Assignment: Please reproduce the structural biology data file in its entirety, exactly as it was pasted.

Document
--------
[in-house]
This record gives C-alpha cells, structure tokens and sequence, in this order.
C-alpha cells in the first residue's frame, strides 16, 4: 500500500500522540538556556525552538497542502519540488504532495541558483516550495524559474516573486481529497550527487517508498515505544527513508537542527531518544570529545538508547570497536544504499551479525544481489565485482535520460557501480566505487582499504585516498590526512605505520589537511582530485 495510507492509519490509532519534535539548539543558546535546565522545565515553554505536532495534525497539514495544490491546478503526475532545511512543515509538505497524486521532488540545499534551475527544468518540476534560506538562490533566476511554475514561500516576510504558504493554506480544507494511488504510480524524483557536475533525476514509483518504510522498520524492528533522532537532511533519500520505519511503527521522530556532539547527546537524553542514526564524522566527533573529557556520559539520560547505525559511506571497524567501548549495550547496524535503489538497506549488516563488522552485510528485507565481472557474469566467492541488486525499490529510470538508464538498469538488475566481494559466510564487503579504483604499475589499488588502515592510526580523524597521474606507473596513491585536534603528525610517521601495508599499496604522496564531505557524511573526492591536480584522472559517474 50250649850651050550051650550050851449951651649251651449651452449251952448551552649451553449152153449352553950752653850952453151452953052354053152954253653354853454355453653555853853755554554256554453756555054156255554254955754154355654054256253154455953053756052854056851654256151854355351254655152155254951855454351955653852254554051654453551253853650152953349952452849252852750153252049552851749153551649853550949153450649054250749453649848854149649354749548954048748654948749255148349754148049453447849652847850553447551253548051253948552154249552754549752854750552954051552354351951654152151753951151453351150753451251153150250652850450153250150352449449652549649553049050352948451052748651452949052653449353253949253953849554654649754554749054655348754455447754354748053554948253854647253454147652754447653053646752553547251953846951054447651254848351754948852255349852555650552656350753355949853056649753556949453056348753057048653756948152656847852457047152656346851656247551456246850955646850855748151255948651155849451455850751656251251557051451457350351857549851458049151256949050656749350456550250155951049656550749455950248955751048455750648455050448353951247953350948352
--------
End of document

[in-house]
This record gives C-alpha cells, structure tokens and sequence, in this order.
C-alpha cells in the first residue's frame, strides 16, 4: 500500500500522540538556556525552538497542502519540488504532495541558483516550495524559474516573486481529497550527487517508498515505544527513508537542527531518544570529545538508547570497536544504499551479525544481489565485482535520460557501480566505487582499504585516498590526512605505520589537511582530485 495510507492509519490509532519534535539548539543558546535546565522545565515553554505536532495534525497539514495544490491546478503526475532545511512543515509538505497524486521532488540545499534551475527544468518540476534560506538562490533566476511554475514561500516576510504558504493554506480544507494511488504510480524524483557536475533525476514509483518504510522498520524492528533522532537532511533519500520505519511503527521522530556532539547527546537524553542514526564524522566527533573529557556520559539520560547505525559511506571497524567501548549495550547496524535503489538497506549488516563488522552485510528485507565481472557474469566467492541488486525499490529510470538508464538498469538488475566481494559466510564487503579504483604499475589499488588502515592510526580523524597521474606507473596513491585536534603528525610517521601495508599499496604522496564531505557524511573526492591536480584522472559517474 50250649850651050550051650550050851449951651649251651449651452449251952448551552649451553449152153449352553950752653850952453151452953052354053152954253653354853454355453653555853853755554554256554453756555054156255554254955754154355654054256253154455953053756052854056851654256151854355351254655152155254951855454351955653852254554051654453551253853650152953349952452849252852750153252049552851749153551649853550949153450649054250749453649848854149649354749548954048748654948749255148349754148049453447849652847850553447551253548051253948552154249552754549752854750552954051552354351951654152151753951151453351150753451251153150250652850450153250150352449449652549649553049050352948451052748651452949052653449353253949253953849554654649754554749054655348754455447754354748053554948253854647253454147652754447653053646752553547251953846951054447651254848351754948852255349852555650552656350753355949853056649753556949453056348753057048653756948152656847852457047152656346851656247551456246850955646850855748151255948651155849451455850751656251251557051451457350351857549851458049151256949050656749350456550250155951049656550749455950248955751048455750648455050448353951247953350948352